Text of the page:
Moody’s: Q2 Public Finance Downgrades Highest in Ten Years
Moody’s Investors Service said in its latest quarterly report that the second quarter of 2012 had the highest quarterly number of U.S. public finance downgrades of the last ten years as significant financial pressure was present across all public finance sectors.
“About half of the downgrades in the quarter affected the debt of cities and school districts with many of these in California and Michigan,” said Moody’s analyst Dan Steed, author of the report, “U.S. Public Finance Rating Revisions for Q2 2012.”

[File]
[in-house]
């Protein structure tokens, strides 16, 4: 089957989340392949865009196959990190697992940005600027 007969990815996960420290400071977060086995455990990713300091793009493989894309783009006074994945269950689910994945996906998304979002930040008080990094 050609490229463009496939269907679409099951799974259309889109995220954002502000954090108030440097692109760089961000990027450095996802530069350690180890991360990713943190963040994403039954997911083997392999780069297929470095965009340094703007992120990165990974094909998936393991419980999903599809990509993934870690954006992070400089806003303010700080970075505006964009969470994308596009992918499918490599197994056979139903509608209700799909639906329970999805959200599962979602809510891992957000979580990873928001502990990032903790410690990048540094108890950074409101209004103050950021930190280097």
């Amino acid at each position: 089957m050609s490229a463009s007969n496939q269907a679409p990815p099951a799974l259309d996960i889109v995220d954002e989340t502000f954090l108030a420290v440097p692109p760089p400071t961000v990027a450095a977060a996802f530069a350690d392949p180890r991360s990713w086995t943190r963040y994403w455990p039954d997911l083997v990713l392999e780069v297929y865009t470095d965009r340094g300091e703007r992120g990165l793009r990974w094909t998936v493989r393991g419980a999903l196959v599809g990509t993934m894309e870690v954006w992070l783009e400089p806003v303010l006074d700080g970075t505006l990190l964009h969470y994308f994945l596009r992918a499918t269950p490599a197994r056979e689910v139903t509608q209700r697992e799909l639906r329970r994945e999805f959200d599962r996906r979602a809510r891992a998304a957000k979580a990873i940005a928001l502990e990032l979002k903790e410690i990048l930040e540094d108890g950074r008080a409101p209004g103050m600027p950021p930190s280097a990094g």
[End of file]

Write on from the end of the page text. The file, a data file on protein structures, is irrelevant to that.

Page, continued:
“Because the number of upgrades also increased, the 4.4 to 1 ratio of downgrades to upgrades was only slightly higher than the prior quarter,” said Steed. On the basis of par amounts, downgrades exceeded upgrades by 7.2 times, down from 14.2 in the first quarter.
“Stressed budgets and weakening liquidity are the predominant factors driving down credit ratings among issuers,” said Steed.
Sectors covered in the report include state and state-related entities, local governments, not-for-profit hospitals, higher education and not-for-profit entities, infrastructure, and housing.
Moody’s rating revisions for the first half of 2012 notes downgrades of 502 public finance issuers with total par value of $142.24 billion. In contrast, 117 issuers and $14.45 billion of par amount received upgrades during the first-half of the year.
To read the full Moody’s research report, click here.